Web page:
* The history of management
* Human Relations
* Systems Approach
* Organisational Structure
* Matrix Structure
* Hierarchy Structure
* Leadership and Management
* Management of Change
* Diagram 1
In this report we will explore the history of management thought and how particular theories relevance stands in today’s environment and in future management practise. We will also evaluate the differences between management and leadership and analyse how effective leadership and management can be within organisations. We will also investigate and explain the different types of organisational structure and the impact they have on management practise. Evaluation of organisational structures aims, objectives, influences and any management implications of structural choice and exploration into how they impact on management practice.
The History of Management Thought
There are various schools of thought that exist within management. In the early part of the last century analysis of organisations are associated with theories by writers such as Taylor, Fayol, Urwick, Maslow McGregor and Mayo, laying the foundations for comprehensive theory of management. The study of Management theory is important because it helps to view interrelationships between the developments of theory, and personnel behaviour in management practise within organisations. Having an understanding of management thinking assists in an understanding of principles underlying the process of management. Miner states, Mullins 9th edition (p42) the more that is known about organisations and there methods of their operation, the better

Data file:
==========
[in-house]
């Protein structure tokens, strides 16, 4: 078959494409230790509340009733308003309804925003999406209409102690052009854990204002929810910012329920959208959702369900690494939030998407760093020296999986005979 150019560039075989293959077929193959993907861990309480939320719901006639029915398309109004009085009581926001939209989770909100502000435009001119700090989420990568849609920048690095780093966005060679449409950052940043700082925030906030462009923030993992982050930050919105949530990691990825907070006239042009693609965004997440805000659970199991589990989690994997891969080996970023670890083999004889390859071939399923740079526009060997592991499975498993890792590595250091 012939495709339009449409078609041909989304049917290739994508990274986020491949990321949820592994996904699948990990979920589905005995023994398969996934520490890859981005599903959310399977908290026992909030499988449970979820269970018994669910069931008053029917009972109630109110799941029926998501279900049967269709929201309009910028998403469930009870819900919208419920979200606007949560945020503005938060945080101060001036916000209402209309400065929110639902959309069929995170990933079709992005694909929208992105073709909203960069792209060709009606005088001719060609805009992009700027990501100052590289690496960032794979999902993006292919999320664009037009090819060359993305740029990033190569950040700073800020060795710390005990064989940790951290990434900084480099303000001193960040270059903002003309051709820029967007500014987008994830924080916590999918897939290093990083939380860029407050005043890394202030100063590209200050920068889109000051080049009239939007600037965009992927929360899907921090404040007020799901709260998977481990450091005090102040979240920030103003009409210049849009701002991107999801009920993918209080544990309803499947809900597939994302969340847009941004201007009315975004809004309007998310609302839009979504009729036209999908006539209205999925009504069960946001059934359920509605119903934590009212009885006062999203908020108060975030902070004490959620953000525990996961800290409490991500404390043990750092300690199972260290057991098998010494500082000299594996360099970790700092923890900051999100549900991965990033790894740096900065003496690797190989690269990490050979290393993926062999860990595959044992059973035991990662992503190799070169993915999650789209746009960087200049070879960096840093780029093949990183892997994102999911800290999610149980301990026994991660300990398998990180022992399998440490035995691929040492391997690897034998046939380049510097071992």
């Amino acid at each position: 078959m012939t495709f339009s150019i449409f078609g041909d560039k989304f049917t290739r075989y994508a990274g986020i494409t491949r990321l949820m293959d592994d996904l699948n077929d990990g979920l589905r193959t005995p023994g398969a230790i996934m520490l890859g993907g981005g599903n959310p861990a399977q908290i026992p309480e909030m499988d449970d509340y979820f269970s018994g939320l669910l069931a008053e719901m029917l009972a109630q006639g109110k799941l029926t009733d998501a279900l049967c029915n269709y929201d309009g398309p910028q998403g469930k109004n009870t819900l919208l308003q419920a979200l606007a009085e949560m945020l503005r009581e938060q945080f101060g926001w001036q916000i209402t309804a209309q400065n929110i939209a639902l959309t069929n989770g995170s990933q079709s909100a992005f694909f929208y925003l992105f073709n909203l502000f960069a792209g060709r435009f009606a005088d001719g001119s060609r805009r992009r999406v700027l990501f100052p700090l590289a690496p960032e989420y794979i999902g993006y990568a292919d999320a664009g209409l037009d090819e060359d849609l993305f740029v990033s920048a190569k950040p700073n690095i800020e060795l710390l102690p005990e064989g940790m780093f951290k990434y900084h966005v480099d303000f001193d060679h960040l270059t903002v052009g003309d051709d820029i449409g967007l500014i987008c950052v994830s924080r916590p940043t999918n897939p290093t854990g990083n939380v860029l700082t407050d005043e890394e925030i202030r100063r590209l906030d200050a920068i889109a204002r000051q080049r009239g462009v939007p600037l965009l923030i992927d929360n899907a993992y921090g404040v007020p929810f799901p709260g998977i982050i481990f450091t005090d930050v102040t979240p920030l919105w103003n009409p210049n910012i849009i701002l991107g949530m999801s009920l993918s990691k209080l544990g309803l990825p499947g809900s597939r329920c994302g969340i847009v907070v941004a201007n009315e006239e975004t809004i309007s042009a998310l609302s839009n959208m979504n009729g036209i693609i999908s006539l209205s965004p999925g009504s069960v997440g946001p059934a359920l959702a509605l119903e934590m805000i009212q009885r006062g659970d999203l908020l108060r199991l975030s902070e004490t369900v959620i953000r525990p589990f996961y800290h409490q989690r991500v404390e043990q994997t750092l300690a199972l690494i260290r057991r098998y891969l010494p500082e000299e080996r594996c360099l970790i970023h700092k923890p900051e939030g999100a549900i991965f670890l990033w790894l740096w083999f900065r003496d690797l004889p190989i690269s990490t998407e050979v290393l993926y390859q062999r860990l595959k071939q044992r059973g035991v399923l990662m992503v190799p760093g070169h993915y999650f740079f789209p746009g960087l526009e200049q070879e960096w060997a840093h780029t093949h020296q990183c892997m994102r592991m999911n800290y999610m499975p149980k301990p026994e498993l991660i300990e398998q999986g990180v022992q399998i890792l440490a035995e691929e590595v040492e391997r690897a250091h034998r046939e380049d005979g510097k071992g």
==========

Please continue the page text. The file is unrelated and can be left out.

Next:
the chances of dealing effectively with them. The main approaches to organisation, structure and management are:
* Classical Theory
* Human Relations
* Systems Approach
The classical writers thought of organisation was in terms of purpose, with an emphasis on formal structure, hierarchy of management and technical requirements with common principles of organisation. Detailed below are brief explanations into the theories of two of the most documented writers. Taylorism
Frederick W. Taylor (1856-1917) created his management system on production‐line time studies. Instead of relying on traditional work methods, he analysed and recorded steel workers' movements on a series of jobs or tasks. Utilising a time study as his base, he broke each job down into relevant components and designed the quickest and most effective methods of performing each component. In this way he established how much workers should be able to do with the equipment and materials available to them. He also encouraged employers to pay more productive employees at a higher rate than others, installing a "scientifically correct" rate that would benefit both the organisation and employee. Therefore, employees were encouraged to surpass their previous performance standards to enhance the workers earning. Taylor called his plan the differential rate system. Taylor believed that management and labour had a common interest in increasing productivity. Taylor’s philosophy was based on four basic principles; * The development of a true science of management
* The scientific selection of the workforce
* The scientific education and development of the employee. * Intimate, friendly cooperation between management and employees.
Henry Fayol (1841-1925) investigated the five functions of managers and principles of management. ‘Fayol described fourteen principles of management but later went on to say that there was no limit to how many principles there were. Fayol’s theory falls under the Administrative Management School of thought. Fayol’s theories...